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With lumber demand being poor, many licensees have slowed or stopped their mills, resulting in decreased work for harvesting contractors. How does a contractor know if it is cutting its entitlement under its Bill 13 Replaceable Contract?

The answer to this question begins with an examination of the contract itself. Particularly, the contract will state the amount of work that the licensee is to supply the contractor each year. Usually this is found in a schedule attached to the end of the contract.

Amounts of work can be described in two ways. In my experience, it is more common to describe the volume of work as a percentage of the total amount harvested under a forest licence. For example, words such as “16% of the timber harvested under Licence A123456” would describe this situation. This type of contract is called a “Volume Dependant Contract”.

When times are good, contractors do well when the amount of work is expressed this way. When times are bad, however, a contractor will suffer. 16% of nothing is nothing.

A contractor concerned whether it is receiving sufficient volume needs to determine how much timber has been harvested under the licence to which its contract applies. Fortunately, contractors now have access on the internet to the Harvest Billing System which can be found at https://www15.for.gov.bc.ca/hbs/home.jsp. Armed with that information, the contractor can take the total volume harvested under a licence, multiply it by the percentage set out in the contract, and compare that with the volume which the contractor has actually harvested.

Less frequently, volumes will be expressed simply as a number of cubic meters to be harvested per year, for example “50,000m3 per annum”. This is called a “Volume Independent Contract”. It becomes more difficult for the licensee to comply with this type of contract when its operations are slow.

Before I go on, let me first say that it is necessary, in either type of contract, to first decide what the “year” is. In many cases the year begins on April 1st and ends on March 31st. Sometimes the year is on a calendar year basis, and sometimes it is on some other basis. Some contracts specifically define what a “year” is in them. Some do not, in which case it becomes more difficult to determine what the year means. I am inclined to say, in those situations, that one looks at the date at the top of the contract and concludes that each year begins on that date.

In terms of providing work under Replaceable Contracts, licensees have two obligations that are existing at the same time—the annual obligation and the five year obligation.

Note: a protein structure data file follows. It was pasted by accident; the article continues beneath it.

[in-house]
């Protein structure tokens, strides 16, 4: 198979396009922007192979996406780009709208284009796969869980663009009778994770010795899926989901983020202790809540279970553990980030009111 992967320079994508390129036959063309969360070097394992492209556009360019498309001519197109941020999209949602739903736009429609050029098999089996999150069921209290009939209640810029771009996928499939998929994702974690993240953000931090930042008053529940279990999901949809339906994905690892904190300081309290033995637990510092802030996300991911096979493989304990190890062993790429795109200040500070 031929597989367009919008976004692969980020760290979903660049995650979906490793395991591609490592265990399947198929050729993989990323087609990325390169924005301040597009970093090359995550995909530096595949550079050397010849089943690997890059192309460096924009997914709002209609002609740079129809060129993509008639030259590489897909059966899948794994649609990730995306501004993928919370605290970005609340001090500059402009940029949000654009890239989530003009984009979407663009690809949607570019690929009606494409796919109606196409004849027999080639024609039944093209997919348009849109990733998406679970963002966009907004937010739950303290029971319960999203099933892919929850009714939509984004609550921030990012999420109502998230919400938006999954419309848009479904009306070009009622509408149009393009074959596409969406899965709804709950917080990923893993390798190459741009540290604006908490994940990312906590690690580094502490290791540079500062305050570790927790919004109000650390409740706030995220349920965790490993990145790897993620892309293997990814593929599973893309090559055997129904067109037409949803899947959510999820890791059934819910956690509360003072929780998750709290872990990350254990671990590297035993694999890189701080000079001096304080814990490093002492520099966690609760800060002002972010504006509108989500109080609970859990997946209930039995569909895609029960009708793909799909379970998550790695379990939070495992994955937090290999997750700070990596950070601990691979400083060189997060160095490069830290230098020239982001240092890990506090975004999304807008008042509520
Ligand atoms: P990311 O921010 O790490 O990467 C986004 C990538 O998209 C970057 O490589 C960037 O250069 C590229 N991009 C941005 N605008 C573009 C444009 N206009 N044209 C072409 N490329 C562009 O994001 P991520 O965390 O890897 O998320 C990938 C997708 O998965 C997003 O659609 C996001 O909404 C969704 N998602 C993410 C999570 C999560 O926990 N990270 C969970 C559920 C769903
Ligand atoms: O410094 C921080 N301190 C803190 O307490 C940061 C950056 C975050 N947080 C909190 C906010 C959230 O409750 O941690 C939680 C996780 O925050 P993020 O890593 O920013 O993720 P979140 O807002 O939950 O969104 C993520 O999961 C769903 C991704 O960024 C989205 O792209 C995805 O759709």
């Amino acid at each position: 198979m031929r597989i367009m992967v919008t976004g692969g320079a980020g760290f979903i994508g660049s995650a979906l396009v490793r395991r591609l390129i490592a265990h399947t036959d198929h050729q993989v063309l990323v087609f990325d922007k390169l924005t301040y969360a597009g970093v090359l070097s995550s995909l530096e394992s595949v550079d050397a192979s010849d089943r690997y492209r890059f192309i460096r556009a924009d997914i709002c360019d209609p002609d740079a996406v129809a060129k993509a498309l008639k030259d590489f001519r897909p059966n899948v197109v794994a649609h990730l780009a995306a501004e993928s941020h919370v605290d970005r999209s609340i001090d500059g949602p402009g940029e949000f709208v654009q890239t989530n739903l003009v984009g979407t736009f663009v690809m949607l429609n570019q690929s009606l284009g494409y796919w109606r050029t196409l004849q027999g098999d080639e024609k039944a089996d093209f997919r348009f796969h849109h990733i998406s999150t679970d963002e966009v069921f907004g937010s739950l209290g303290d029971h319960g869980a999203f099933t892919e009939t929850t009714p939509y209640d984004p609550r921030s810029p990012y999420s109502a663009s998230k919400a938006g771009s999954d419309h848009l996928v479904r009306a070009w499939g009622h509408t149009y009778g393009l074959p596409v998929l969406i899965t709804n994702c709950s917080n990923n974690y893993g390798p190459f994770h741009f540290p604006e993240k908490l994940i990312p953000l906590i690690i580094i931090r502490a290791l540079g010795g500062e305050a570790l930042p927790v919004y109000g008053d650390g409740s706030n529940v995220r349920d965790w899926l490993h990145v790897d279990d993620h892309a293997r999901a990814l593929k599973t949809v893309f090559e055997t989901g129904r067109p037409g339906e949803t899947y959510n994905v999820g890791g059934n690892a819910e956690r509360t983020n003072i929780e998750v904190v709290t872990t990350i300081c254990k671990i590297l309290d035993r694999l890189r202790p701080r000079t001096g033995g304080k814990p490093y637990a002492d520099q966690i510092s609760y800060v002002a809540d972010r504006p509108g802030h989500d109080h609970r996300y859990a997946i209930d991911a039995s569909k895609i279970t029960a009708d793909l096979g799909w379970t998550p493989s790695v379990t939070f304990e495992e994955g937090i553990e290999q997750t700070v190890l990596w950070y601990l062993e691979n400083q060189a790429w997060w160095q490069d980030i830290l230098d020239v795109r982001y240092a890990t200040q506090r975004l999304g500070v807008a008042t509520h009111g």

The annual obligation is to provide, in each year of the contract, the amount of work stated in the contract. While that may sound simple enough, there is an important qualification to that requirement found in the regulation. Particularly, for bona fide business and operating reasons, a licensee may in any one-year fall short of providing that work. In other words, the licensee must be acting in good faith when it decides to give a contractor less than the annual entitlement. An interesting question, and one that is subject of debate amongst lawyers in the industry, is whether a poor log price is sufficient to satisfy the bona fide requirement.

At the same time, the licensee has an obligation to make sure, over a five year period, that the contractor receives at least 95% of its total entitlement, as set out in the contract, over that five years. The licensee must comply with this 95% requirement. There can be no excuses. The concept of the bona fide business and operating reasons does not apply to the five year assessment.

In calculating the five year assessment, one must first determine when exactly that five year period begins and ends. This five year period is described in the regulation as the “amount of work compliance period”. Sometimes the contract will specifically state what this period is. If it doesn’t, then one needs to look at the forest licence to which the contract pertains, as the five year cut control period in the licence will dictate the five year period in the contract.

Obviously, a contractor that is in the early years of a five year contract may find itself not knowing whether there will be compliance with the five year requirement. At that point in time, the contractor can only concern itself with the ongoing annual obligation, and whether that is being met.

On top of all this, I want to remind contractors that changes to the regulation in 2004 allow licensees to provide contractors with private wood, such as BC timber sales, in substitution for replaceable volume under the forest licence. Remember that the licensee, if it intends to do this, must notify the contractor of that fact at the commencement of that harvest. It cannot wait until many months or years later, and then attempt to retroactively deem that volume to be replaceable.

These are difficult times, and contractors should be aware of their entitlements as they move through these times. It is much easier to bring to a licensee’s attention its work shortfall while that is occurring, than it is to wait until the year is over and then attempt a claim for monetary compensation through the dispute resolution process.

John Drayton is a Kamloops lawyer practicing in the areas of motor transport and forestry law.